8 weeks 8 hours
What is All of This Coring Stuff about Anyway? Part 2 – Day 21, 7/25/2009
Submitted by Doug LaVigne on Sun, 07/26/2009 - 04:40
This is the second installment in the two part summary of the life of a core on board the JOIDES Resolution. They are the ultimate reason we are out here, so what happens to them should be everyone’s primary concern. So where were we? Oh yes, we had just finished a series of steps that allowed us to learn a little bit more about the cores while they are in their whole state. Now let’s see what happens next.
Step four: The technicians cut the whole core into halves. They have a neat device designed specifically for this process with two razors that cut the core tube which houses the mud. There is a thin wire like a cheese slicer that cuts through the mud, and usually a quick tap on the table separates the core into two even halves. Occasionally rock or tough deposits require a turn with the circular saw to divide them up neatly. See the core cutter to the right.
Step five: The core halves at this point are sent in two directions
- Core description – The “archive” halves of a complete core are sent to a table where each is sent to be imaged. During this process the surface that was cut is scraped clear of any material that may have been moved during the cutting process. The revealed surfaces are visually described by sedimentologists as the imaging station takes detailed digital images of the cores (see the teaser image). The magnetic properties are often measured at this point. After this each core section is wrapped in plastic, stored in containers called “D tubes” (because they hold the half cylinder D shaped cores), boxed for storage and taken to be refrigerated. Below is the imaging station.
Sampling – The “working” half of each section is placed on a table where those scientists working on a sampling shift collect the predetermined samples from areas designated for testing. Spot samples can be taken for interesting or potentially fragile zones that appear. These samples will eventually be tested for physical properties, sorting by sediment size and composition, microbiology (what life is in them, or byproducts of living things), paleontologists (those who study microfossils and remains of organisms such as forams, radiolarans, dinoflagellates and ostracods). If any testing is done at this point it is minimalistic so that the cores can be better characterized for later detailed sampling. See some of the sampling going on below.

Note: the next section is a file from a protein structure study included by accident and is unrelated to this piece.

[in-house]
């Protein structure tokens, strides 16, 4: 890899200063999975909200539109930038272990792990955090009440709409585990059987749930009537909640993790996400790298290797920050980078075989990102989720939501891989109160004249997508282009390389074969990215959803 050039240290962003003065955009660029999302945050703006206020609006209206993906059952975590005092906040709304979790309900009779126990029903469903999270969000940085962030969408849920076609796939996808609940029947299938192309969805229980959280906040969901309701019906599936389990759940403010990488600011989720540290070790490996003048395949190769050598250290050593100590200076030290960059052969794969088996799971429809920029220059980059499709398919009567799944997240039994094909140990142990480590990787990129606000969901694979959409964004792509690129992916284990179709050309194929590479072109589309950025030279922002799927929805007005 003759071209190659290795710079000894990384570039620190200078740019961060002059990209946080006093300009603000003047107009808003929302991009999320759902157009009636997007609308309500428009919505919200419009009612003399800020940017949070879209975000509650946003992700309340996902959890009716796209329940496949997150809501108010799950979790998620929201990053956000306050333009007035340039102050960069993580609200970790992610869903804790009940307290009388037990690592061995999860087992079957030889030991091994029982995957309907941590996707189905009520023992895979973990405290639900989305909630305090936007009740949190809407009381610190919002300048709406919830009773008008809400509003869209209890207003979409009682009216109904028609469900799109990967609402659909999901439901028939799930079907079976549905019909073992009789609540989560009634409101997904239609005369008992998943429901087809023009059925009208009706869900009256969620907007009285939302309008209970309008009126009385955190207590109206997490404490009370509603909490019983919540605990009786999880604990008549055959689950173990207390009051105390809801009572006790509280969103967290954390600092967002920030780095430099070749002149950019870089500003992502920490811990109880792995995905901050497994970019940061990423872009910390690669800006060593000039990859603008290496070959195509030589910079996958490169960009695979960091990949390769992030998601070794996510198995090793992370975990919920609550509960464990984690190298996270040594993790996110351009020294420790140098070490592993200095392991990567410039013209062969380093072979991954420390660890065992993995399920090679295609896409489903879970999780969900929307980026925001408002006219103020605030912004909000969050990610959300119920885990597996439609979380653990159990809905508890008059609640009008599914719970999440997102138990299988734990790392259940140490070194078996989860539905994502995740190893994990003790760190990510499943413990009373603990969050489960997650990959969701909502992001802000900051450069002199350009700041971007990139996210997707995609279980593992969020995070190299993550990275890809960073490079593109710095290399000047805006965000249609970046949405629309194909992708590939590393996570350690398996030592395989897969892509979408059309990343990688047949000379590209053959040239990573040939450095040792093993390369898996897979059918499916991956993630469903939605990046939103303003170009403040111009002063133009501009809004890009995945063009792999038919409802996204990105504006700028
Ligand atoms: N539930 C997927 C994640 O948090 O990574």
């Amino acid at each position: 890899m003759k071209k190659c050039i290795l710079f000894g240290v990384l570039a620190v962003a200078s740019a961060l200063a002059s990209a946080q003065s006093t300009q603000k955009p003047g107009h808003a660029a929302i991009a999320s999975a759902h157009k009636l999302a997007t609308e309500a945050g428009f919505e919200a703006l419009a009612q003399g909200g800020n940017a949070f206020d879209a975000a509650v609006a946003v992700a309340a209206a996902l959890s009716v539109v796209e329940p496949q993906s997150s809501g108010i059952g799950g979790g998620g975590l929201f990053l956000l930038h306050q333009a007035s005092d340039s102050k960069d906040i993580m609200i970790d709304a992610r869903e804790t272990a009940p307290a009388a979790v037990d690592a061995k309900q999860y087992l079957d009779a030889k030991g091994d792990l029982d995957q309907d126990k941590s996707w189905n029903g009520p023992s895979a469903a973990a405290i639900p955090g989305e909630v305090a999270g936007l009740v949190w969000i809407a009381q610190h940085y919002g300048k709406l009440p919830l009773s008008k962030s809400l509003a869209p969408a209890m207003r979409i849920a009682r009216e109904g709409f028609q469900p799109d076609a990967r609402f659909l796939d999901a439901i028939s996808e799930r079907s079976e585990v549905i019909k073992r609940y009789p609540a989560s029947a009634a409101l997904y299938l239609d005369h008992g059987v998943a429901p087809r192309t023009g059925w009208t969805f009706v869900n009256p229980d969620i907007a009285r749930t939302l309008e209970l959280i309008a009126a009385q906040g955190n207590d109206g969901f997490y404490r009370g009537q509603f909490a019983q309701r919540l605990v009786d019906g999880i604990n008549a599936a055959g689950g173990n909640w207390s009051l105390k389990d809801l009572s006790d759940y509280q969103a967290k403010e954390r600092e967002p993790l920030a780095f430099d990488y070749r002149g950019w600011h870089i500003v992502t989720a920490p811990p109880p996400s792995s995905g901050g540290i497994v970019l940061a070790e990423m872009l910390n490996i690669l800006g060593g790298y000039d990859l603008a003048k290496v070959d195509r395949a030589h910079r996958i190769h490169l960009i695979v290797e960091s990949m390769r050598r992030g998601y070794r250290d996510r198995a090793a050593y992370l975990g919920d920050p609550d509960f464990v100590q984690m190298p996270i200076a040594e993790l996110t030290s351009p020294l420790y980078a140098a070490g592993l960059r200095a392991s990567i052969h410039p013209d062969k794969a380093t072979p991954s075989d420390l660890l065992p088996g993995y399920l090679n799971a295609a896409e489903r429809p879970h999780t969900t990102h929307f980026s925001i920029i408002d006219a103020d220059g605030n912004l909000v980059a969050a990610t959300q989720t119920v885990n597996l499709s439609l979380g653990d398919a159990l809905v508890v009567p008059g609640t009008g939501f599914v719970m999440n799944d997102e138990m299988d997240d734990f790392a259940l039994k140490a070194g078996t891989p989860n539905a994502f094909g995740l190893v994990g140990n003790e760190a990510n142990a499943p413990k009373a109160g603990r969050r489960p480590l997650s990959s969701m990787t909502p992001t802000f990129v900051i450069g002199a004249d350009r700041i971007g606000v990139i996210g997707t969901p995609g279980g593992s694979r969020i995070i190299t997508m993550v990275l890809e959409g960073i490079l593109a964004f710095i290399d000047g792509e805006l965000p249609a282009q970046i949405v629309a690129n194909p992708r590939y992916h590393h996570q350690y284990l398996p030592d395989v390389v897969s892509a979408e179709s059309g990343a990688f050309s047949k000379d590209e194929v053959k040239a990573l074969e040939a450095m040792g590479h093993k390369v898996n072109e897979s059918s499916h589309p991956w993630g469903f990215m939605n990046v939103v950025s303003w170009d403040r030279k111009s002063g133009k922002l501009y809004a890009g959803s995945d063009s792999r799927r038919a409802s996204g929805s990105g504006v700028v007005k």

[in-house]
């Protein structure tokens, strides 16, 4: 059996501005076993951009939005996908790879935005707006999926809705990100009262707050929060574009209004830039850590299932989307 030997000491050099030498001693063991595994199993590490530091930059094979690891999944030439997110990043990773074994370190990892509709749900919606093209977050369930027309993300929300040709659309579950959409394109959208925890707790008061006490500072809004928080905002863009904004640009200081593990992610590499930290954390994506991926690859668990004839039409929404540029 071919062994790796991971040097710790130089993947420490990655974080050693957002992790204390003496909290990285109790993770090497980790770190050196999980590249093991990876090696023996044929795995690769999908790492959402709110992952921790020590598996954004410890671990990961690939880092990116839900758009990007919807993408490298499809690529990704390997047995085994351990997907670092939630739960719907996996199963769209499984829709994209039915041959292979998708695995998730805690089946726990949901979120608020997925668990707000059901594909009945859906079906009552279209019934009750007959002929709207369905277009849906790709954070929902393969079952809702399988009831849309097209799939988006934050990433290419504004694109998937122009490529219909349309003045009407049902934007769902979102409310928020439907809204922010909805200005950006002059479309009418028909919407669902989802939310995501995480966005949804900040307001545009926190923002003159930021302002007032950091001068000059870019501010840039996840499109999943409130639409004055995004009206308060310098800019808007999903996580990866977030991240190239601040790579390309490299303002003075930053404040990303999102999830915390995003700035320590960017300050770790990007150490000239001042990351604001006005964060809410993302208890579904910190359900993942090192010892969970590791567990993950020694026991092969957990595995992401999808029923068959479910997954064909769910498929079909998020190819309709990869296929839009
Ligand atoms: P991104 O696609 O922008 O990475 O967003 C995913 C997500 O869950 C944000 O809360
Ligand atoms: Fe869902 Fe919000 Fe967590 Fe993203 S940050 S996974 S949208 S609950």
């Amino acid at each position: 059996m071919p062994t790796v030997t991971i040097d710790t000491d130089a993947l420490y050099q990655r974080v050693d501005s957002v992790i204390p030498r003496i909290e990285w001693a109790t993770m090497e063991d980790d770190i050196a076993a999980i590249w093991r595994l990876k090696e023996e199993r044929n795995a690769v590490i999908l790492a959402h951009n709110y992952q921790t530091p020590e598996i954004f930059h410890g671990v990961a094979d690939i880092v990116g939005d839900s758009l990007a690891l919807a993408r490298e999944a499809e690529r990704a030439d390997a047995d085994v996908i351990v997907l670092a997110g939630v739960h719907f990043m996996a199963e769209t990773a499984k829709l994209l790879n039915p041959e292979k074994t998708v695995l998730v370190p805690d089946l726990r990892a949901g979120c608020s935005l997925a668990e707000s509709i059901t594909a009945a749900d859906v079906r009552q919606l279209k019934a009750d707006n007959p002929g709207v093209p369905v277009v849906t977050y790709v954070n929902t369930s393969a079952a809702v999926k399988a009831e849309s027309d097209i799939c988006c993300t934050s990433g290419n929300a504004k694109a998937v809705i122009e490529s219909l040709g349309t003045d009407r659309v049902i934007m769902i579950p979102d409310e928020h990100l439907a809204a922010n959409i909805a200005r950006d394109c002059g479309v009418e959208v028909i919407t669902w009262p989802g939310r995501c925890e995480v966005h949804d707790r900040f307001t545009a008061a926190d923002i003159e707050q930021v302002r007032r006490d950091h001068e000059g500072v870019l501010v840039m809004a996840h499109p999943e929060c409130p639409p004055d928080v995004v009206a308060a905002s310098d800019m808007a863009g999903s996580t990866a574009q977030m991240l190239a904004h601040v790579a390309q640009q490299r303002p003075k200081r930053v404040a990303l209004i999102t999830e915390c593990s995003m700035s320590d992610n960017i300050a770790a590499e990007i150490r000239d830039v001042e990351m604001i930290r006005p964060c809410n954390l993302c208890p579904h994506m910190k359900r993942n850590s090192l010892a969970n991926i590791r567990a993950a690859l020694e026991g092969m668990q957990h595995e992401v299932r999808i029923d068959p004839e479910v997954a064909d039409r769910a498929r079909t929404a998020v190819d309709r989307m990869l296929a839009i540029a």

Step six: As soon as data starts coming in about the cores the Stratigraphic Correlators kick into gear. They use any and all data that is collected to create a best fit composite image of the area from the various holes drilled. Along the way they give input into future drilling so that core section breaks don’t overlap, and problem areas are recovered in as pristine a fashion as possible.
That’s a lot of stuff to digest. Learning it on site took a while to comprehend, and there are still many places where I could expand my knowledge, but hopefully we all have a basic understanding of what happens to cores on the JR. Any questions? I hope so. Check back soon!